1 of 1
Alex Teach Image
Alex Teach Image
So much for my thoughtful Christmas story. While I was excused from that duty this year, I still had something sickly sweet in mind until Sunday. Not on the day of the shootings in Connecticut, mind you; not even with the addition of the death of Martoiya Lang, a 32-year-old Memphis police officer and mother of four killed in the line of duty that same morning. Even after these events I fought to keep my cheerful theme. But the day that our elected officials stated (again) they would legislate us out of such tragedies by attempting (again) to ban assault weapons, I stopped ignoring the signs.
Proponents of the gun ban are dusting off old ideas, and to my honest enjoyment, coming up with new ones. For example, in addition to “making them go away by law,” some are proposing:
• Legal gun-owner insurance, requiring gun owners to insure their weapons, much like auto insurance, to mitigate the expense of hiring more cops to stand in every school, if not every classroom. And mall. And theater. This ignores the millions of illegal gun owners, but why bother the criminals? And this insurance runs along the same lines as the Affordable Care Act: If you’re alive, you pay it as a tax labeled as insurance, and if you have a gun, you pay it as a tax … labeled as insurance. Taxing our way out of a problem is a go-to idea in this country, and if you can do it without ever having to deal with the actual problem (criminals) it’s a win-win for politicians.
• Drastically inflating the price of firearms and ammunition from 200 to 400 percent. Make the legal purchase of a firearm prohibitive and the thought of drive-by shootings an act of bankruptcy … for legal purchases. This is actually a favorite of mine because it indicates that every proponent has apparently had the Volstead Act ripped out of the history books they never studied in the first place.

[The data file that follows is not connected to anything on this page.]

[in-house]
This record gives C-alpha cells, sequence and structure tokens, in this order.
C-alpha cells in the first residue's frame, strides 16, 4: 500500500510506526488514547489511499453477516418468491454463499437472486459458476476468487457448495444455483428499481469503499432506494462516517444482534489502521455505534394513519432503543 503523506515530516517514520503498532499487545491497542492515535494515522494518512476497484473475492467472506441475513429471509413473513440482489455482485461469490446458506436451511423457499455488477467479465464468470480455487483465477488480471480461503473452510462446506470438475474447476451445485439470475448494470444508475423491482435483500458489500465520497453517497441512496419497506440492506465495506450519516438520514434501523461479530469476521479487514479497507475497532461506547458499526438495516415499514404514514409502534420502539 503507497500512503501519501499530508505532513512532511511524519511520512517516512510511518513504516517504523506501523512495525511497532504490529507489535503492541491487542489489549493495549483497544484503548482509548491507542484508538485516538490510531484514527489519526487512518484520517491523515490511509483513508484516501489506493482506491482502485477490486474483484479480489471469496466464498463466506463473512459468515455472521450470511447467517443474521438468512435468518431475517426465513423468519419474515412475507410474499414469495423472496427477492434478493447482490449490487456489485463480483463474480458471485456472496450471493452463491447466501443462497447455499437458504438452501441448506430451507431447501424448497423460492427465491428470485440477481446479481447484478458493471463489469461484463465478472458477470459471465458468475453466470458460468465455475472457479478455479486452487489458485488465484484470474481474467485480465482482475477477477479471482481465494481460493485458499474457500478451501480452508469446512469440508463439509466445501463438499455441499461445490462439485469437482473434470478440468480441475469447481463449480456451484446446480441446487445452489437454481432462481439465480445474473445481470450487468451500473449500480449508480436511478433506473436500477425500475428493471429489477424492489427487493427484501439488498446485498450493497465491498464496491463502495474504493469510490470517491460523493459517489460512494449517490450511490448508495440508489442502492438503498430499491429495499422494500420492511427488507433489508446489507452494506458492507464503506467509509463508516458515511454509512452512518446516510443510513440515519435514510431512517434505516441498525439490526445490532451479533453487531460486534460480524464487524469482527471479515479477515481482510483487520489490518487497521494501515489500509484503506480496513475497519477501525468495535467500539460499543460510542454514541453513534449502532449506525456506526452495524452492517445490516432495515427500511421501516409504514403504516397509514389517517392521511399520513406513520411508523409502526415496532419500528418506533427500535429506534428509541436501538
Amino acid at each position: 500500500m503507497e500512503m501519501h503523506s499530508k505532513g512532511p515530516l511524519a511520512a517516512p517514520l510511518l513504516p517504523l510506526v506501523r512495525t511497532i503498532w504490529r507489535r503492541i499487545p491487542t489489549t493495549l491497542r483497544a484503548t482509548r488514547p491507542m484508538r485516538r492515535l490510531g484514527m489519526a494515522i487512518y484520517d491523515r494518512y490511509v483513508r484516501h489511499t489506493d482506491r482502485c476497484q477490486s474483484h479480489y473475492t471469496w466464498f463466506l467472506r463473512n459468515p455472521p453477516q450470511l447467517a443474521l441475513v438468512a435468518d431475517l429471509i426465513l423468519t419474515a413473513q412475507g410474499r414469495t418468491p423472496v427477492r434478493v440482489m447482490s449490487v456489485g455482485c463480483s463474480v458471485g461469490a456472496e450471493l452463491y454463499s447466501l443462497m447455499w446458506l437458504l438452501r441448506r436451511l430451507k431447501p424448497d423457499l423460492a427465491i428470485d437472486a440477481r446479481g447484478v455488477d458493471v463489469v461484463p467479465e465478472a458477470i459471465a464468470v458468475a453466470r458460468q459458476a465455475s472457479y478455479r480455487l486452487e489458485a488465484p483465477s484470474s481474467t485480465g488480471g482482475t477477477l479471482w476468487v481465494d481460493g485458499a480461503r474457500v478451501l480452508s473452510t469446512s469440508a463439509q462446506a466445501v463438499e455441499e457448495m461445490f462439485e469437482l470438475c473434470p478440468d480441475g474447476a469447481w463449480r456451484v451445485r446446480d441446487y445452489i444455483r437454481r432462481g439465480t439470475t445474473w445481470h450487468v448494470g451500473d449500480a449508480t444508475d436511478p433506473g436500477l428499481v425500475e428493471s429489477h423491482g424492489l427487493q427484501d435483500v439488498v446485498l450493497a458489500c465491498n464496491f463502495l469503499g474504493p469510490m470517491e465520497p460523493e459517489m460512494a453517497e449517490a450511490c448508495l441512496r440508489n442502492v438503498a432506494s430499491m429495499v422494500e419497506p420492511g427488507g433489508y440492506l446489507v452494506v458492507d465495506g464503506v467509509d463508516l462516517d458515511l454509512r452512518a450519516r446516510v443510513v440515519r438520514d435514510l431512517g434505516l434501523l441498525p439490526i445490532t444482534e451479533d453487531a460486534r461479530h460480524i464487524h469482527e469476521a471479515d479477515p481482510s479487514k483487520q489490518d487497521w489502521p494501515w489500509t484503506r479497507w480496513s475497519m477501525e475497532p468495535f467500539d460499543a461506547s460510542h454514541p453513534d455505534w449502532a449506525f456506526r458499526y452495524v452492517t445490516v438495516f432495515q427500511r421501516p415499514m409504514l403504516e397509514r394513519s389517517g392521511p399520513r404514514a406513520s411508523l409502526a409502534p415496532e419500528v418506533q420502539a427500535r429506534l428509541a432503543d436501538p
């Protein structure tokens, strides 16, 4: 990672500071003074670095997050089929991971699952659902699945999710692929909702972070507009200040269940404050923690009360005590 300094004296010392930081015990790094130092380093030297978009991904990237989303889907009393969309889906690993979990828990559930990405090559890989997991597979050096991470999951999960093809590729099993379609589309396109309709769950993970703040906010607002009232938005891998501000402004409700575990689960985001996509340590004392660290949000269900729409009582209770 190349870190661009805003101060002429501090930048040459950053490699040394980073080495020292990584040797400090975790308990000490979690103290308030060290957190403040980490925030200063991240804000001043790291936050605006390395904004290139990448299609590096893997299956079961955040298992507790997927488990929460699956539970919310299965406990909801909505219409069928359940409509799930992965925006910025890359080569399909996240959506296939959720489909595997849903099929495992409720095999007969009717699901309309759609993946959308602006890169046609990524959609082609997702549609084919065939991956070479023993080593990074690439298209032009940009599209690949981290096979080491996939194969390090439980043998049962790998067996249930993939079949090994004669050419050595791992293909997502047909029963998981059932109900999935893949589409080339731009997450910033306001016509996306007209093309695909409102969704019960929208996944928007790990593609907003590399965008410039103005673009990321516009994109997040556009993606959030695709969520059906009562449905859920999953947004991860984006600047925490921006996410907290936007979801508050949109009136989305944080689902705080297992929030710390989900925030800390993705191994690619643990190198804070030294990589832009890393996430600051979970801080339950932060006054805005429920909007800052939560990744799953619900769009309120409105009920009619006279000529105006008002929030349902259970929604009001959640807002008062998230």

If you restrict, ban or make financially inaccessible something people want, they will simply find another way of getting it. Crazy, right? And in extreme cases, it becomes an underground industry which creates more problems than it initially hoped to solve. Would boats, trains or planes bring them in, chasing new profit margins? Cocaine, heroin and marijuana are all illegal, but still manage to get into this country by the megaton despite “laws to fix this” that have made them such a profitable industry.
Instead of creating a new tax to fund the hiring of thousands of new police and security guards, why don’t we train the people who are actually on the scene to carry and shoot a gun. “Armed teachers?!” you may cry. “But something could go wrong!!”
No shit. Something did go wrong—two things, in fact: One, a random, crazy sumbitch broke into a school and executed children. Second, not one teacher, even the ones charging the gunman, were armed to protect those children despite dozens of school shootings and dozens of lives lost over the last decade. The short wait for a “professional” seems smarter than risking kids getting hurt, even while they’re being massacred.
When I ride four-wheelers into the woods, I don’t carry “taxes” in case of snakes—I carry a pistol. A few teachers should carry them too, for the same damn reason.
Taxes? Insurance? Please. You don’t need to create committee to put a nail through a board. You just need to show someone how to use a damn hammer. Safely.
As a cop, I see what assault weapons can do, but armed pilots on 9/11 would have had a serious statistical impact on the events that transpired on that day, and I think an armed teacher—even just one—would have had a similar impact at Sandy Hook. They’re pilots and teachers. They can handle responsibility.
When someone comes up with a realistic, sensible and sustainable idea, I’ll be on the stage with them. This is where the president could make a difference, but not with more bullshit legislation. Instead of legislating when, how and if I am able to defend my own life, how about addressing the actual problem?
Alex Teach is a police officer of nearly 20 years experience. The opinions expressed are his own. Follow him on Facebook at facebook.com/alex.teach.